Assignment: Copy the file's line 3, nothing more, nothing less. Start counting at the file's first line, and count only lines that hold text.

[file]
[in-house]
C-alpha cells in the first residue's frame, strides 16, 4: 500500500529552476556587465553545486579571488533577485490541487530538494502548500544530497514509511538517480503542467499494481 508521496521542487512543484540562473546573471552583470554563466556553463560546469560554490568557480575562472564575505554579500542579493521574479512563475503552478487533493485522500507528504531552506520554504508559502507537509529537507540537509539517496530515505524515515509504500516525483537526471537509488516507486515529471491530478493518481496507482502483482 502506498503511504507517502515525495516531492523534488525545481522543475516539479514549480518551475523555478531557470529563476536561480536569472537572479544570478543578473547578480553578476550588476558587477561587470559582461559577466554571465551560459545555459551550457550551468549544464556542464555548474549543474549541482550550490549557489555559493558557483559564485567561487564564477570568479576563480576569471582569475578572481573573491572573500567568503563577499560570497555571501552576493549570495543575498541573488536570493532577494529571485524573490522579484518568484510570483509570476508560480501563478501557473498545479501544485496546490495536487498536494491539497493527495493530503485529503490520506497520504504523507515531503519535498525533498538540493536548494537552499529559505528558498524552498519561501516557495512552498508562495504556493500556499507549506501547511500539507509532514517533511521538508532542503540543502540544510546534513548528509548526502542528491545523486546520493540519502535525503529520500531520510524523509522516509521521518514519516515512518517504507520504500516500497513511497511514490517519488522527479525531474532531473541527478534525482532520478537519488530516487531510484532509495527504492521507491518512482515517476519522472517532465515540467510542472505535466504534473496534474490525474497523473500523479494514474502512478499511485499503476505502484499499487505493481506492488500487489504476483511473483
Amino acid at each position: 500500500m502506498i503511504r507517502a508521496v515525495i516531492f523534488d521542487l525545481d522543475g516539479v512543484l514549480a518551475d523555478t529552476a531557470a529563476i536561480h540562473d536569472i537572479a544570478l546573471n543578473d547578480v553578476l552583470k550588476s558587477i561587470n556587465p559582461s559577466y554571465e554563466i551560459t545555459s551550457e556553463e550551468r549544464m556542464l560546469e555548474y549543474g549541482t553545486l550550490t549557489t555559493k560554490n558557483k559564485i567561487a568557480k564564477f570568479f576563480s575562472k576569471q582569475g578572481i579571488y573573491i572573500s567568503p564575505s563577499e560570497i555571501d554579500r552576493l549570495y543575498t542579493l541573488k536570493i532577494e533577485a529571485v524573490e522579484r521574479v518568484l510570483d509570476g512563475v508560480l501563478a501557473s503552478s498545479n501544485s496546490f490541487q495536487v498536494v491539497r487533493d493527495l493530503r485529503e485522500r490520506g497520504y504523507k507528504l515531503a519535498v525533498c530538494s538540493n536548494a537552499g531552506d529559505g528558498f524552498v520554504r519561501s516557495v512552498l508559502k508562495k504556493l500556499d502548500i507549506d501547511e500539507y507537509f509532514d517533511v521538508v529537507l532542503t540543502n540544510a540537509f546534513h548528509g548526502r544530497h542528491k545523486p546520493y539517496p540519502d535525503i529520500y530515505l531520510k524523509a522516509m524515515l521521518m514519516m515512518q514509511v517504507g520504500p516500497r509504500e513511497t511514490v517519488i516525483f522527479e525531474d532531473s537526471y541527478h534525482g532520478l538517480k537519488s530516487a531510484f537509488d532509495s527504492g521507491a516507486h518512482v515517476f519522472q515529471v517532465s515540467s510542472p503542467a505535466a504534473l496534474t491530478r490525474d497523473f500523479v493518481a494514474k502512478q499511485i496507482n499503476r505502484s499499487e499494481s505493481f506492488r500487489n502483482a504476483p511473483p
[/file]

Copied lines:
Amino acid at each position: 500500500m502506498i503511504r507517502a508521496v515525495i516531492f523534488d521542487l525545481d522543475g516539479v512543484l514549480a518551475d523555478t529552476a531557470a529563476i536561480h540562473d536569472i537572479a544570478l546573471n543578473d547578480v553578476l552583470k550588476s558587477i561587470n556587465p559582461s559577466y554571465e554563466i551560459t545555459s551550457e556553463e550551468r549544464m556542464l560546469e555548474y549543474g549541482t553545486l550550490t549557489t555559493k560554490n558557483k559564485i567561487a568557480k564564477f570568479f576563480s575562472k576569471q582569475g578572481i579571488y573573491i572573500s567568503p564575505s563577499e560570497i555571501d554579500r552576493l549570495y543575498t542579493l541573488k536570493i532577494e533577485a529571485v524573490e522579484r521574479v518568484l510570483d509570476g512563475v508560480l501563478a501557473s503552478s498545479n501544485s496546490f490541487q495536487v498536494v491539497r487533493d493527495l493530503r485529503e485522500r490520506g497520504y504523507k507528504l515531503a519535498v525533498c530538494s538540493n536548494a537552499g531552506d529559505g528558498f524552498v520554504r519561501s516557495v512552498l508559502k508562495k504556493l500556499d502548500i507549506d501547511e500539507y507537509f509532514d517533511v521538508v529537507l532542503t540543502n540544510a540537509f546534513h548528509g548526502r544530497h542528491k545523486p546520493y539517496p540519502d535525503i529520500y530515505l531520510k524523509a522516509m524515515l521521518m514519516m515512518q514509511v517504507g520504500p516500497r509504500e513511497t511514490v517519488i516525483f522527479e525531474d532531473s537526471y541527478h534525482g532520478l538517480k537519488s530516487a531510484f537509488d532509495s527504492g521507491a516507486h518512482v515517476f519522472q515529471v517532465s515540467s510542472p503542467a505535466a504534473l496534474t491530478r490525474d497523473f500523479v493518481a494514474k502512478q499511485i496507482n499503476r505502484s499499487e499494481s505493481f506492488r500487489n502483482a504476483p511473483p